Lisa lives with her mom, Amber, in sunny Florida. Unfortunately, due to Amber’s lack of job-keeping skills, their house has been foreclosed upon and Amber is sending Lisa to Lynn, Massachusetts to stay with an aunt she has never met while Amber tries to spend time pulling her life together. Lisa throws a few meager possessions in her suitcase and takes the train to her new destination. She is met at the train by Michael, a student at CIN Boarding School. Her aunt watches over and lives next door to a brother and sister who, according to Michael, are not super friendly. There’s a dog named Pig that doesn’t like to be touched and a cat that Lisa’s supposed to avoid. Hopefully there are others that Lisa can be friends with.
Lisa is the product of a rape, so that’s why she thinks that her mom doesn’t want her around. Lisa’s step-dad left them five years before, and she really misses him. Amber can’t stay away from Lisa long, so she shows up in Lynn not long after Lisa gets there. Lisa is so happy to be going home. The next thing she knows, though, Lisa is waking up at the hospital, being told that it is a mystery as to how she escaped death when she was struck twice by lightning. Lisa remembers none of this, and even thinks that her mom hadn’t come to take her home. What is going on in this town?
School is about to start, and that’s when Lisa finds out the strange secret of the school and its students; why they stay almost year-round on campus. Then she begins to learn the extraordinary story of Alex and Ally and their family’s connection to Lynn. Then Lisa has to make a decision about either staying in Lynn forever or leaving and never returning.
The idea behind this story is an interesting and compelling one, but the storytelling does not reach its full potential. There are way too many “easy answers” and conveniences for the writing to ring true. One of my pet peeves is when melodrama is mistaken for drama. Sure, if you are writing a gothic romance, this would be appropriate; but here, it just seems to be done for the sake of drama (“insert here”) and to move the plot along immediately. There is no building up of the plot from a solid foundation. People just don’t behave like they live in a soap opera, and that’s how the main characters seem to act here. The tension, secrets, relationships, conversations and conflicts need to be more fully fleshed-out and believable. For example, it made no sense as to why Ally is so mean, other than to create drama. She sure seems to back off of it easily, too.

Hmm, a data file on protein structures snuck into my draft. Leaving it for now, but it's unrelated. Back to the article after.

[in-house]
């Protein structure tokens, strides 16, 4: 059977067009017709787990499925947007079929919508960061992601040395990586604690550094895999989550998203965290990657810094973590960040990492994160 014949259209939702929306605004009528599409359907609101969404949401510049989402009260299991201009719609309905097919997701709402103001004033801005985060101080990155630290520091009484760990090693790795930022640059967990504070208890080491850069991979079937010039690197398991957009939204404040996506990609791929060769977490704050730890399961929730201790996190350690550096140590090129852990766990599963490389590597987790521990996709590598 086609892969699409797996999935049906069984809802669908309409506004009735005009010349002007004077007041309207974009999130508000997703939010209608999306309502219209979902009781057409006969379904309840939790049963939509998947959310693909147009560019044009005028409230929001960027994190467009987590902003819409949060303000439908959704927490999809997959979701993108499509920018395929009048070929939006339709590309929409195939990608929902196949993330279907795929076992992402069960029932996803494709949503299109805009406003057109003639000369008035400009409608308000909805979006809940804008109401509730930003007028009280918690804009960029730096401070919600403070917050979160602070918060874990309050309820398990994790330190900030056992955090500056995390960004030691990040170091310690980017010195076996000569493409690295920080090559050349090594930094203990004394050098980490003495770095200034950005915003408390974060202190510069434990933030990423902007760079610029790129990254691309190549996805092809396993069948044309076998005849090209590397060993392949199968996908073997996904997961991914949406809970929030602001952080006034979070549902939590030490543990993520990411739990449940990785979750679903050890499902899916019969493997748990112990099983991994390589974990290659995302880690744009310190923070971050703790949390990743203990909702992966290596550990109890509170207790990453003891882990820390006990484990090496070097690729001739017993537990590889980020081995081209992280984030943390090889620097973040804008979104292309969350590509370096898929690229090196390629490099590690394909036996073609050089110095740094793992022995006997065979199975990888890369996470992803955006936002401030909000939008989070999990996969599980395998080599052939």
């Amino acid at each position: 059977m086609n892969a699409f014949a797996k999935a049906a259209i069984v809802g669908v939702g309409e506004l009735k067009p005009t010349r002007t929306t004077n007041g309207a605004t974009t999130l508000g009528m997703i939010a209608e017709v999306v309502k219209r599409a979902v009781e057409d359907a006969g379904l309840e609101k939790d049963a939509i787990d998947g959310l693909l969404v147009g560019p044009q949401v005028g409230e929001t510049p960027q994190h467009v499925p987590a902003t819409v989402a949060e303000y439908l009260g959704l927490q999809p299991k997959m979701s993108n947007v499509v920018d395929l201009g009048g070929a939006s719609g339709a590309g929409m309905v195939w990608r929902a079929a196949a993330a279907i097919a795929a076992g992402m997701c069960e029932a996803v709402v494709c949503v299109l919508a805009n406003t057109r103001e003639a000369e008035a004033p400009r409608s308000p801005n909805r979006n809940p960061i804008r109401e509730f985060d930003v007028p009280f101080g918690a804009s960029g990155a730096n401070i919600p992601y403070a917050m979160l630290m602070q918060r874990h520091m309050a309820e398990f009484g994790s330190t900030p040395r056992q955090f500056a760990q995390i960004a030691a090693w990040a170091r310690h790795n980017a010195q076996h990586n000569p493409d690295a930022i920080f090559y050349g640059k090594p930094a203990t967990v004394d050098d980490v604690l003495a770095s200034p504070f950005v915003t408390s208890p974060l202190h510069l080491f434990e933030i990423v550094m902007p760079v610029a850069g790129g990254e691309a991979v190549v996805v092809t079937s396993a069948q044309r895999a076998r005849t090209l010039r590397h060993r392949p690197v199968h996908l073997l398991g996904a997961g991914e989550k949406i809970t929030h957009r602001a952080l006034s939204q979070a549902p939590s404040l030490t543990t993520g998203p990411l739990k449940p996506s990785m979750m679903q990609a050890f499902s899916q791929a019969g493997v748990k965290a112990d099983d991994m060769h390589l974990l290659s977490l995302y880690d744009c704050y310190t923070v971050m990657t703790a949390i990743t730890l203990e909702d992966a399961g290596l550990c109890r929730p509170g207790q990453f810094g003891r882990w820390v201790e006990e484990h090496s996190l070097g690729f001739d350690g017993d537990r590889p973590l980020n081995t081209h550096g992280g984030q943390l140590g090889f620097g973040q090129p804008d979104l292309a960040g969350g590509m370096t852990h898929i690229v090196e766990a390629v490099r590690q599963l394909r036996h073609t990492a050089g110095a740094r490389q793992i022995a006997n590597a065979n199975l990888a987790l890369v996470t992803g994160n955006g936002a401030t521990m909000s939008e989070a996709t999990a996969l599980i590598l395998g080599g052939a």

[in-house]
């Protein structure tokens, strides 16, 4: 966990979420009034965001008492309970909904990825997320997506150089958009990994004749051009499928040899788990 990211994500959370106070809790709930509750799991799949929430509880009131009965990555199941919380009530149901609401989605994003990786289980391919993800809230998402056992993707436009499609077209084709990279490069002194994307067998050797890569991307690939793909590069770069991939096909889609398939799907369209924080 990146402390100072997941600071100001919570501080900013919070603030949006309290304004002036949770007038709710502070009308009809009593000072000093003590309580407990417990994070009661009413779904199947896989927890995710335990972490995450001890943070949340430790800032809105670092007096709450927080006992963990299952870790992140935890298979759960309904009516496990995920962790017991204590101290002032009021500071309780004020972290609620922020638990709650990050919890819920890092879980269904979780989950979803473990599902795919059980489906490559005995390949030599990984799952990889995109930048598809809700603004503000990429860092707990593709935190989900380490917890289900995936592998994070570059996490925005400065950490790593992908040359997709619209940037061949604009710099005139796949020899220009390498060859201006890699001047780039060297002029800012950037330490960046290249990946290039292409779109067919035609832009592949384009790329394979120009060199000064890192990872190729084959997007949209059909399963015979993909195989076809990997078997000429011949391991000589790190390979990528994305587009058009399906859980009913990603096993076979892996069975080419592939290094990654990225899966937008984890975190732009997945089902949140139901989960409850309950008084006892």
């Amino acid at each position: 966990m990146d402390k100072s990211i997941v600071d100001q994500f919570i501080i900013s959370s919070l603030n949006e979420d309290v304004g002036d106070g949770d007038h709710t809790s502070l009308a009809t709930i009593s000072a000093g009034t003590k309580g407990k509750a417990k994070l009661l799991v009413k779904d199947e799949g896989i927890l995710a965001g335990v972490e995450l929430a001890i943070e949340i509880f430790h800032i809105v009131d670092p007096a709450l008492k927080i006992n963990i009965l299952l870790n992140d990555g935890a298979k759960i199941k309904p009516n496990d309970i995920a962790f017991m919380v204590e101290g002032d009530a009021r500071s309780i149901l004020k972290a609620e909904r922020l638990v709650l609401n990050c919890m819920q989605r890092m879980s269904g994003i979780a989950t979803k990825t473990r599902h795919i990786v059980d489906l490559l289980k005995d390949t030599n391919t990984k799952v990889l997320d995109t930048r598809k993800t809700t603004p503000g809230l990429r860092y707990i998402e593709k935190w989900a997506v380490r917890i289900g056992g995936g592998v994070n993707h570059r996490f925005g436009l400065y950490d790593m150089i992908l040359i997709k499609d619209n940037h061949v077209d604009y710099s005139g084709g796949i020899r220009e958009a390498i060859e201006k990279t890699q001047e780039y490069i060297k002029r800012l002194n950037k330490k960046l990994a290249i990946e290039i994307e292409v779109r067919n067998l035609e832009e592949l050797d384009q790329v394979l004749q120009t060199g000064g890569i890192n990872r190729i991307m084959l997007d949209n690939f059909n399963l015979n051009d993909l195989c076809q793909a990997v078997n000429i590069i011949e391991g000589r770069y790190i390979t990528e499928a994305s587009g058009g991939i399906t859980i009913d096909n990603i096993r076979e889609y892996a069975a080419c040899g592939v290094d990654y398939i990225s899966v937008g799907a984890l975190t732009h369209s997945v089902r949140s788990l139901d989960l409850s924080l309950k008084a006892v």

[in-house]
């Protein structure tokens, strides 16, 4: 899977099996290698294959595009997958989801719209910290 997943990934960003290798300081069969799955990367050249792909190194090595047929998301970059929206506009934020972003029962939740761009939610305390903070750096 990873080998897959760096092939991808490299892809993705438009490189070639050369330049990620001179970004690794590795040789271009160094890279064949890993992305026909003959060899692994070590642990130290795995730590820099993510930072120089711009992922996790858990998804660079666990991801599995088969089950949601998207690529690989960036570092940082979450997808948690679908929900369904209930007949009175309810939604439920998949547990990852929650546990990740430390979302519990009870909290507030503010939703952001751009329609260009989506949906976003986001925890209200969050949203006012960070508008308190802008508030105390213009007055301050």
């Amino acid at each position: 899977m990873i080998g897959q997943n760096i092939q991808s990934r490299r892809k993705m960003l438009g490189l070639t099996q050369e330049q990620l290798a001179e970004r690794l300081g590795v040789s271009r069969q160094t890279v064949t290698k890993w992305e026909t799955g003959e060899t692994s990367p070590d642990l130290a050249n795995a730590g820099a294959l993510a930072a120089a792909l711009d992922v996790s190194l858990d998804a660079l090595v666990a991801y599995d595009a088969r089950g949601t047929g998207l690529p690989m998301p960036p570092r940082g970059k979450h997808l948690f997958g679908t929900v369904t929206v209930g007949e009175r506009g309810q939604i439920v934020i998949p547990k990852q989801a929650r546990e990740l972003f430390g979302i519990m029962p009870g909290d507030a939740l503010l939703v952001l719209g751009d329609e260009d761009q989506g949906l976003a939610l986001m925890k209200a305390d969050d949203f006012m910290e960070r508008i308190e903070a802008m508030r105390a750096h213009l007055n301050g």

There’s also so much going on here that it’s bordering on too much. There’s a lot to keep track of, especially during that part of the story where you don’t know the “secret.” Some of it seems superfluous, like having to get up early to feed the chickens. They live in a town with a grocery store – why does Lisa have to earn money by taking care of chickens? Homeless guys, Alex and Ally prefer to eat their meals in their rooms, the rooming situation…plus, there is a part that is very confusing when the mother comes to visit. I think it is purposefully misleading, but until you realize that, you think that you’ve completely missed something or the book was misprinted. There are small things, too, that people just don’t do. At the beginning of the story, it is the day that Amber and Lisa are to be evicted and Lisa is to leave for Lynn, and Lisa is not packed. She throws a few things in a suitcase and a box, but that’s it. Why didn’t she pack her toothbrush and other belongings? Her house was foreclosed upon, so she won’t be returning. Unless the character is being presented as forgetful or stupid, there doesn’t seem to be a point to this. Also, they supposedly don’t have any money, so why would she leave things only to have to replace them in Lynn?
The title of the book makes no sense (other than sounding like the word “sin”), especially since we never learn what CIN stands for. The photo on the cover seems to be designed to be merely provocative and eye-catching, yet has no connection to the story. And the continuous refrain of “Lynn, Lynn, the city of sin” that the author uses to give the story a dark edge and foreshadowing: what did it have to do with the narrative? Where was the real sin in the story?
2 of 5 Stars (Based on Ink and Page’s Rating System)
Genres: Young Adult Fiction Fantasy Romance
Ages: 14 and up
CIN by Christina Leigh Pritchard was published April 13, 2010 by CreateSpace. A free copy of this book was given to Ink and Page in return for an honest review.